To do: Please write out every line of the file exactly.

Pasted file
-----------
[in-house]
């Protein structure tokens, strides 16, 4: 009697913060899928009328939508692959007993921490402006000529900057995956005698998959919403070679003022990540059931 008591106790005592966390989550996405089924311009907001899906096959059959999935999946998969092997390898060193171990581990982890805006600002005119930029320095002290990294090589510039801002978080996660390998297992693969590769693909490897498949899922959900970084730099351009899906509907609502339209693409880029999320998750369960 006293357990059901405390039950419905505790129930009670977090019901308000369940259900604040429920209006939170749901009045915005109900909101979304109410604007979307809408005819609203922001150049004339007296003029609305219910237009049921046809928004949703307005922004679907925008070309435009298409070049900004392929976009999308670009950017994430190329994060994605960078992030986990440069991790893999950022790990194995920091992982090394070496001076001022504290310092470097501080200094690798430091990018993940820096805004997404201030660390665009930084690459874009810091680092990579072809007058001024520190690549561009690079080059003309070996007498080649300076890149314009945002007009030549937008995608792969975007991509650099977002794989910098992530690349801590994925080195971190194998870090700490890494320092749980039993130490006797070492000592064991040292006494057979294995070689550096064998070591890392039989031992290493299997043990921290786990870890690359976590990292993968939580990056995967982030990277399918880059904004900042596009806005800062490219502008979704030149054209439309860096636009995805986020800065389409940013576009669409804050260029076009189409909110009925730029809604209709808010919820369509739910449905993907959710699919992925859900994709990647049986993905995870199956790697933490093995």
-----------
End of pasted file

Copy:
[in-house]
């Protein structure tokens, strides 16, 4: 009697913060899928009328939508692959007993921490402006000529900057995956005698998959919403070679003022990540059931 008591106790005592966390989550996405089924311009907001899906096959059959999935999946998969092997390898060193171990581990982890805006600002005119930029320095002290990294090589510039801002978080996660390998297992693969590769693909490897498949899922959900970084730099351009899906509907609502339209693409880029999320998750369960 006293357990059901405390039950419905505790129930009670977090019901308000369940259900604040429920209006939170749901009045915005109900909101979304109410604007979307809408005819609203922001150049004339007296003029609305219910237009049921046809928004949703307005922004679907925008070309435009298409070049900004392929976009999308670009950017994430190329994060994605960078992030986990440069991790893999950022790990194995920091992982090394070496001076001022504290310092470097501080200094690798430091990018993940820096805004997404201030660390665009930084690459874009810091680092990579072809007058001024520190690549561009690079080059003309070996007498080649300076890149314009945002007009030549937008995608792969975007991509650099977002794989910098992530690349801590994925080195971190194998870090700490890494320092749980039993130490006797070492000592064991040292006494057979294995070689550096064998070591890392039989031992290493299997043990921290786990870890690359976590990292993968939580990056995967982030990277399918880059904004900042596009806005800062490219502008979704030149054209439309860096636009995805986020800065389409940013576009669409804050260029076009189409909110009925730029809604209709808010919820369509739910449905993907959710699919992925859900994709990647049986993905995870199956790697933490093995």